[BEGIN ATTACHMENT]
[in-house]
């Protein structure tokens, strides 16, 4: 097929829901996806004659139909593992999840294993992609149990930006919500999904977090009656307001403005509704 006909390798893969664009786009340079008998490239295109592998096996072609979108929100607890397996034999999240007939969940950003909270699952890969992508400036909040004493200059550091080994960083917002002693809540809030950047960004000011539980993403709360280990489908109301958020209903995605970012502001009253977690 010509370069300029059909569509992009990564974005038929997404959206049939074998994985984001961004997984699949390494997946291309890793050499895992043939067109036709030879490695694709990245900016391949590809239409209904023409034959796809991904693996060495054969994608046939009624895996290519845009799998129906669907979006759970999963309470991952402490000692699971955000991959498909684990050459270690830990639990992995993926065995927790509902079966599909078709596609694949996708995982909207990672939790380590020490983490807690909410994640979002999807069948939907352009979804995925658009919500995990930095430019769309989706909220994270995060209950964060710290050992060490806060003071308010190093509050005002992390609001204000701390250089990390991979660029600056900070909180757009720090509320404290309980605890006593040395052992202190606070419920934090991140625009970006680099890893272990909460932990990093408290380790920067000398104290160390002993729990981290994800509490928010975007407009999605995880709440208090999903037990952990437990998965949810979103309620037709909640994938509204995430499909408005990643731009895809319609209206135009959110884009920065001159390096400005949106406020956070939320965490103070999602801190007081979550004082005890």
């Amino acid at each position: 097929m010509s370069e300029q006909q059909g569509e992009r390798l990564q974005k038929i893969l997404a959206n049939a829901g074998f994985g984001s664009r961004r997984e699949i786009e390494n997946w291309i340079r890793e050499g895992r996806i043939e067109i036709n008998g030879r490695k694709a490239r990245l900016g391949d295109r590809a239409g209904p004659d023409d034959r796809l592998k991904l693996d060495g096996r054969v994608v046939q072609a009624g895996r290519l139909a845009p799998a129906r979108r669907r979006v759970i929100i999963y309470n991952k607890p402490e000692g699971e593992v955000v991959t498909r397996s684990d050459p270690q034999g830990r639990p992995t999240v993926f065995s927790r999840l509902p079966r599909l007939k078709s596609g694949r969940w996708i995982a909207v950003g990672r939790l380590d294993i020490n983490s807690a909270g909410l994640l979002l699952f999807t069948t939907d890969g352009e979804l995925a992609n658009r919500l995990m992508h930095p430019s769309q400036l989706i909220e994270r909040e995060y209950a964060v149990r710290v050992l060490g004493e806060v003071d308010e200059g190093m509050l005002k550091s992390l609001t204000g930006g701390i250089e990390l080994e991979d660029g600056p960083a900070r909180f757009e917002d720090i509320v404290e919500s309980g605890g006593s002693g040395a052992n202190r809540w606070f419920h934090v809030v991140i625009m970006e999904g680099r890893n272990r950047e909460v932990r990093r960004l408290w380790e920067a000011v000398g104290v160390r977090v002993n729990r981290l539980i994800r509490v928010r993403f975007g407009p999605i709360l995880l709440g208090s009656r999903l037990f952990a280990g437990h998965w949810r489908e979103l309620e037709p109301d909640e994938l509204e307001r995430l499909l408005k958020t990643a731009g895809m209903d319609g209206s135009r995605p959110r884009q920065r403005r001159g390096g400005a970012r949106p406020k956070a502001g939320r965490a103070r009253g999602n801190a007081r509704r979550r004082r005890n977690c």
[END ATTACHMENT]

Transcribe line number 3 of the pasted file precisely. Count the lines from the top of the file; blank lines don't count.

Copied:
């Amino acid at each position: 097929m010509s370069e300029q006909q059909g569509e992009r390798l990564q974005k038929i893969l997404a959206n049939a829901g074998f994985g984001s664009r961004r997984e699949i786009e390494n997946w291309i340079r890793e050499g895992r996806i043939e067109i036709n008998g030879r490695k694709a490239r990245l900016g391949d295109r590809a239409g209904p004659d023409d034959r796809l592998k991904l693996d060495g096996r054969v994608v046939q072609a009624g895996r290519l139909a845009p799998a129906r979108r669907r979006v759970i929100i999963y309470n991952k607890p402490e000692g699971e593992v955000v991959t498909r397996s684990d050459p270690q034999g830990r639990p992995t999240v993926f065995s927790r999840l509902p079966r599909l007939k078709s596609g694949r969940w996708i995982a909207v950003g990672r939790l380590d294993i020490n983490s807690a909270g909410l994640l979002l699952f999807t069948t939907d890969g352009e979804l995925a992609n658009r919500l995990m992508h930095p430019s769309q400036l989706i909220e994270r909040e995060y209950a964060v149990r710290v050992l060490g004493e806060v003071d308010e200059g190093m509050l005002k550091s992390l609001t204000g930006g701390i250089e990390l080994e991979d660029g600056p960083a900070r909180f757009e917002d720090i509320v404290e919500s309980g605890g006593s002693g040395a052992n202190r809540w606070f419920h934090v809030v991140i625009m970006e999904g680099r890893n272990r950047e909460v932990r990093r960004l408290w380790e920067a000011v000398g104290v160390r977090v002993n729990r981290l539980i994800r509490v928010r993403f975007g407009p999605i709360l995880l709440g208090s009656r999903l037990f952990a280990g437990h998965w949810r489908e979103l309620e037709p109301d909640e994938l509204e307001r995430l499909l408005k958020t990643a731009g895809m209903d319609g209206s135009r995605p959110r884009q920065r403005r001159g390096g400005a970012r949106p406020k956070a502001g939320r965490a103070r009253g999602n801190a007081r509704r979550r004082r005890n977690c």